- The Federation of State Medical Boards has drafted model legislation creating an interstate compact that would "create a new pathway to speed the licensing of doctors seeking to practice medicine in multiple states," said foundation president Dr. Humayun J. Chaudhry. The law would allow for the expansion of telemedicine services.
- Under the compact, physicians would no longer have to apply for licenses on a state-by-state basis (although they would be subject to state-level regulation in each state in which they practice).
- The language of the compact preserves the definition that "the practice of medicine occurs where the patient is located at the time of the physician-patient encounter."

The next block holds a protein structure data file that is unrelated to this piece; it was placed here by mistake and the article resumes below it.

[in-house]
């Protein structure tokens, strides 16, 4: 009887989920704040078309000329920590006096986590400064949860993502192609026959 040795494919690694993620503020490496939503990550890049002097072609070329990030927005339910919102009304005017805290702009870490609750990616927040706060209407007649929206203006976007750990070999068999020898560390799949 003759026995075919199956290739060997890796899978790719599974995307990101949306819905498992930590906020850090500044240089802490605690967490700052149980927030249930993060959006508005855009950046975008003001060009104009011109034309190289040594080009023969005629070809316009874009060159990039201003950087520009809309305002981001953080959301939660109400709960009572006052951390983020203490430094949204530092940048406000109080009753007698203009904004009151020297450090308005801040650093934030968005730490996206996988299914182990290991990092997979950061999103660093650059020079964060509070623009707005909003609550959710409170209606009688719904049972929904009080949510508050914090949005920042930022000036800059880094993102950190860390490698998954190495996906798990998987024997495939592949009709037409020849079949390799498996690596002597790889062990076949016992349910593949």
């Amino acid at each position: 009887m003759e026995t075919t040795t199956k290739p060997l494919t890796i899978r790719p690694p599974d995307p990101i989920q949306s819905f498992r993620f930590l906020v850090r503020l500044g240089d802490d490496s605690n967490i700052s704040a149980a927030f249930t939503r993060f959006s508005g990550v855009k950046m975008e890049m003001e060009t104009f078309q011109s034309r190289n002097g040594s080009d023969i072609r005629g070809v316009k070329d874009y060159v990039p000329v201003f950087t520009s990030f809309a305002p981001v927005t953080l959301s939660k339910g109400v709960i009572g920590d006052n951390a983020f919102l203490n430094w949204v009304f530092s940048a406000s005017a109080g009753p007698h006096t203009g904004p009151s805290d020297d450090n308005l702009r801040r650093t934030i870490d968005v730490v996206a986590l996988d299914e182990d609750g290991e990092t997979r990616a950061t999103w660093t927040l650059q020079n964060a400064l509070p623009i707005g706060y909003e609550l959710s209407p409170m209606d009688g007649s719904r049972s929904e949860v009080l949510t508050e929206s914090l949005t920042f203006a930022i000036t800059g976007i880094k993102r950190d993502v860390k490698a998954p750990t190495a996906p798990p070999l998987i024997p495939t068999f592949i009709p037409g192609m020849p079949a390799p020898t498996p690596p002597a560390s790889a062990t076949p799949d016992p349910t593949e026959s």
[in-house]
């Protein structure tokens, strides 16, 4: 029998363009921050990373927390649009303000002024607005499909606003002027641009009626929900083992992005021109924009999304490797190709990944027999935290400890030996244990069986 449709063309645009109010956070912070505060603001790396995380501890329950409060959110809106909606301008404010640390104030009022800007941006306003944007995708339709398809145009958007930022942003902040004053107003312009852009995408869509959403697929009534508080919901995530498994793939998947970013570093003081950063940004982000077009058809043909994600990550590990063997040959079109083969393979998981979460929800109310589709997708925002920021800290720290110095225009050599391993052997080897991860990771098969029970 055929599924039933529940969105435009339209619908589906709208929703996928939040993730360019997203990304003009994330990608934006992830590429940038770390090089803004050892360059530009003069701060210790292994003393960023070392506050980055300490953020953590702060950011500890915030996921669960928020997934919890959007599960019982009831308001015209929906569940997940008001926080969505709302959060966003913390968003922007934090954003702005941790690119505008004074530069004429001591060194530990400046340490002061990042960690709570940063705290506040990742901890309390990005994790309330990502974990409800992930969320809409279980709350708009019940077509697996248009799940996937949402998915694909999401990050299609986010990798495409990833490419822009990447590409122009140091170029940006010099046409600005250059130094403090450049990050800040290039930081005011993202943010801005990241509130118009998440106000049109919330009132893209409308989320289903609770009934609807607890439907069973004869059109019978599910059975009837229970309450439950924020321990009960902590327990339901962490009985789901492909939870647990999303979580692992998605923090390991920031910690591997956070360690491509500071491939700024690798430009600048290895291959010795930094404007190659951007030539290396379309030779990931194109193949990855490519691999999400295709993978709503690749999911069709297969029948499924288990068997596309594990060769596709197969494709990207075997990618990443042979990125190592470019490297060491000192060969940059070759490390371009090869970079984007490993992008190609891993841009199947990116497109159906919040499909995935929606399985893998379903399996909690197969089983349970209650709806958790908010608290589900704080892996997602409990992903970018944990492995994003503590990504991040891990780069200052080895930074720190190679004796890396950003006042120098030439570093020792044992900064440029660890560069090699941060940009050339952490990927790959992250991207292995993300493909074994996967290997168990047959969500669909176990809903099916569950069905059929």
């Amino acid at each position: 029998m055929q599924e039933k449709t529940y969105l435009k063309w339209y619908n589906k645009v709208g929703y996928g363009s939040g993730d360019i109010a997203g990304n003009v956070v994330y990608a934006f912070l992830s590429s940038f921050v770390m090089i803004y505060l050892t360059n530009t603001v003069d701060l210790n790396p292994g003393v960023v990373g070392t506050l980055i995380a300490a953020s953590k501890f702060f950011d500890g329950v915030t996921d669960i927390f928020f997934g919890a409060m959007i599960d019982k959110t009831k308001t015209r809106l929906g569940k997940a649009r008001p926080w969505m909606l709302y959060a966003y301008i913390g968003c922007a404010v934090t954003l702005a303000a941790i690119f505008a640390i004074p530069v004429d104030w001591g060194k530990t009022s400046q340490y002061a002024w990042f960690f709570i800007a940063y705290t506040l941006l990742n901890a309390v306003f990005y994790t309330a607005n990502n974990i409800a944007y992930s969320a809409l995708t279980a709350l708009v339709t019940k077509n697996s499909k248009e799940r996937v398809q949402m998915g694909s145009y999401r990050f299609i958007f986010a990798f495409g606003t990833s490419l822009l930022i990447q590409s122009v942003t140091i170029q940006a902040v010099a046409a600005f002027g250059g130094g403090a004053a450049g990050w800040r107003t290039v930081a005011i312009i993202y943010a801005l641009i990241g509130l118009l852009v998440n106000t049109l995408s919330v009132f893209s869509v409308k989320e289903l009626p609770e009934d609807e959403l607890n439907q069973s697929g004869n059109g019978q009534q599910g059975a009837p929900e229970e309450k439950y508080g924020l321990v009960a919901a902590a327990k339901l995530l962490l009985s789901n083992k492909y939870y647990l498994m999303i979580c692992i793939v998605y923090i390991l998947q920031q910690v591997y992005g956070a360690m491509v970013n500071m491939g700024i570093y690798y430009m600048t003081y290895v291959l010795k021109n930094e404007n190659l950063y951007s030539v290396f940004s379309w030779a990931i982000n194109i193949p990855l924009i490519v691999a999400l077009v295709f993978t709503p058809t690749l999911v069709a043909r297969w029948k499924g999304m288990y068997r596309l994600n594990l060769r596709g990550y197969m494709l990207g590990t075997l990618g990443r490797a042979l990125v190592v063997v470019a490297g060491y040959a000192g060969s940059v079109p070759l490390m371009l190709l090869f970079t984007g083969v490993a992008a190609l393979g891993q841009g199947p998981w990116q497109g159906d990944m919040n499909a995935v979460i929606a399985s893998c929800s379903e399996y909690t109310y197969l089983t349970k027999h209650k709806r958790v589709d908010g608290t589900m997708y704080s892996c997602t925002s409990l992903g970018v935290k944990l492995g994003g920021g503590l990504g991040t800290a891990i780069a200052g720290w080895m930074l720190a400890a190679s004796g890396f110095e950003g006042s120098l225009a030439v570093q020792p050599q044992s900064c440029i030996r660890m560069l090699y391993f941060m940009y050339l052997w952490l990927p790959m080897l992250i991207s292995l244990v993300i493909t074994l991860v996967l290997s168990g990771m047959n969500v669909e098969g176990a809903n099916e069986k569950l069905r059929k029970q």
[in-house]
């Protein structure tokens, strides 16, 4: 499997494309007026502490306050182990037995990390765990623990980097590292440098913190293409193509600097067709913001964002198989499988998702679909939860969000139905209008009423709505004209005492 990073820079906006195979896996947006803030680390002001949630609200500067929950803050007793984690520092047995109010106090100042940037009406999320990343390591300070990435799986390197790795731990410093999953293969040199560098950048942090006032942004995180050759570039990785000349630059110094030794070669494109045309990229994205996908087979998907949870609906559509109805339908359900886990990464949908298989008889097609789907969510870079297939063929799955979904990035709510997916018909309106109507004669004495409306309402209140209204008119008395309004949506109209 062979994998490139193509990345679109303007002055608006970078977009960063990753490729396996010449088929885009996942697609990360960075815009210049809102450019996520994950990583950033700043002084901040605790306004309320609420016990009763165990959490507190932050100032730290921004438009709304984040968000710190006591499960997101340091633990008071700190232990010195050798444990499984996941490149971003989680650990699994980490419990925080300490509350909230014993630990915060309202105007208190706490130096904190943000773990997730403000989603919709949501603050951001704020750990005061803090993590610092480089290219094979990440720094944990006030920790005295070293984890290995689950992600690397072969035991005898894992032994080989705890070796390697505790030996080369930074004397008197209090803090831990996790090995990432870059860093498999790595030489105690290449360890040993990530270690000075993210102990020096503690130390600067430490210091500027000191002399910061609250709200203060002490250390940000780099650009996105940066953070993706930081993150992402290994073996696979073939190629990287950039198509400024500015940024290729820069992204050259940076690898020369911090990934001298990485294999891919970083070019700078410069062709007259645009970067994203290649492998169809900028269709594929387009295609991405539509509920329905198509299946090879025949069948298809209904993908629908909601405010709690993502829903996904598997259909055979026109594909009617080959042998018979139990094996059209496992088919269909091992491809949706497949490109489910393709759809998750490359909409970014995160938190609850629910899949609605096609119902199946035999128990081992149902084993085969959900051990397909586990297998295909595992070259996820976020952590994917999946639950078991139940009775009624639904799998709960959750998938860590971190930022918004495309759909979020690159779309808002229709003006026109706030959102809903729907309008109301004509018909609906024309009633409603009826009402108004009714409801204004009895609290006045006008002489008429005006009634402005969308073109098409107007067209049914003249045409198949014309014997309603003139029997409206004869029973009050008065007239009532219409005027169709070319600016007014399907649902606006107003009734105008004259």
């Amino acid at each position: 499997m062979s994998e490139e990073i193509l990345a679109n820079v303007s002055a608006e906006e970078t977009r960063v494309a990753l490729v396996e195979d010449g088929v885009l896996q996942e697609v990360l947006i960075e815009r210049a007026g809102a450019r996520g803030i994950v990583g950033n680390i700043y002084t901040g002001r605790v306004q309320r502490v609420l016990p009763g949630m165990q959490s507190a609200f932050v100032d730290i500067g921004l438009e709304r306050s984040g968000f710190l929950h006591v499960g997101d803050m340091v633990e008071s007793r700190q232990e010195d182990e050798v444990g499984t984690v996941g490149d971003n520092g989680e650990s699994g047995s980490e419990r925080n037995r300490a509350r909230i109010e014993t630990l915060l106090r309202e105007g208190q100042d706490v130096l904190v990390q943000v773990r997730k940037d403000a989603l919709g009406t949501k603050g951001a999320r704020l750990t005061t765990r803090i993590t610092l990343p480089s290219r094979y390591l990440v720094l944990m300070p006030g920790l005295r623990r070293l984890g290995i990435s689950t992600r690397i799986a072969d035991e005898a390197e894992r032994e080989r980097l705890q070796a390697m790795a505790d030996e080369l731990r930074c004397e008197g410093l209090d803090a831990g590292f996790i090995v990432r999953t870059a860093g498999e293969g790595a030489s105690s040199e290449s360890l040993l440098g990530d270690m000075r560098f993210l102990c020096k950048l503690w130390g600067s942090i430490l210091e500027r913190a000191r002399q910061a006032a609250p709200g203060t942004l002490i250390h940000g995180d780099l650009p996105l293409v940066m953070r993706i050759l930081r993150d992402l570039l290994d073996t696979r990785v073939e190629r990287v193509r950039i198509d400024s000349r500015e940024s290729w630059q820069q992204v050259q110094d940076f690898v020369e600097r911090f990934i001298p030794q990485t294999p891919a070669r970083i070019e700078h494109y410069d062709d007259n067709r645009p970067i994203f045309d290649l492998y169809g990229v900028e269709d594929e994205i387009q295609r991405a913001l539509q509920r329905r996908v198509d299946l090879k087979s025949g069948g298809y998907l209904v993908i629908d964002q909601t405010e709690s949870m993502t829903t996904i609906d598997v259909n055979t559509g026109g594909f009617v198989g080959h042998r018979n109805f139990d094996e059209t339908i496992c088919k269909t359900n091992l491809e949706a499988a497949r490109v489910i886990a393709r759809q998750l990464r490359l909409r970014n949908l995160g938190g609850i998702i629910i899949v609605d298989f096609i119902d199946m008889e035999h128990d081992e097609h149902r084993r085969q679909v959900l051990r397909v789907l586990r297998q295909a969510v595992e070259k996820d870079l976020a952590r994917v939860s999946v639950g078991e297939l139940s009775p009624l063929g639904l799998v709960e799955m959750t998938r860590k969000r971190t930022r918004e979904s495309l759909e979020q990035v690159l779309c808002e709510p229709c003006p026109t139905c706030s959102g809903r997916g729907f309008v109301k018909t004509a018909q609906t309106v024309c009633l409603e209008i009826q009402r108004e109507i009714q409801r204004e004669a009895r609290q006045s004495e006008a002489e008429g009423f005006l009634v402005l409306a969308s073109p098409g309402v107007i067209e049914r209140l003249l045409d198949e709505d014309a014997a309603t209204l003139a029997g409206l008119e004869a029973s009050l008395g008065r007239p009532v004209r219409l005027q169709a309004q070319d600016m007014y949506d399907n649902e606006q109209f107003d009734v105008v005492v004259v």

Compacts are legally-binding contracts between states, approved by legislatures and adopted into state law. In this case, the compact would be run by an interstate commission that would maintain regulatory authority over its execution. Physicians who are suspended in one state would automatically be suspended in the others, and any doctor who has faced penalties from a court, medical licensing agency or the DEA would be ineligible.
The proposal comes amidst an industry-wide push to ease regulatory and market barriers to telehealth expansion, supported by the current administration. The president has provided several hundred thousands of dollars in grants to the federation to ease cross-state licensing policies.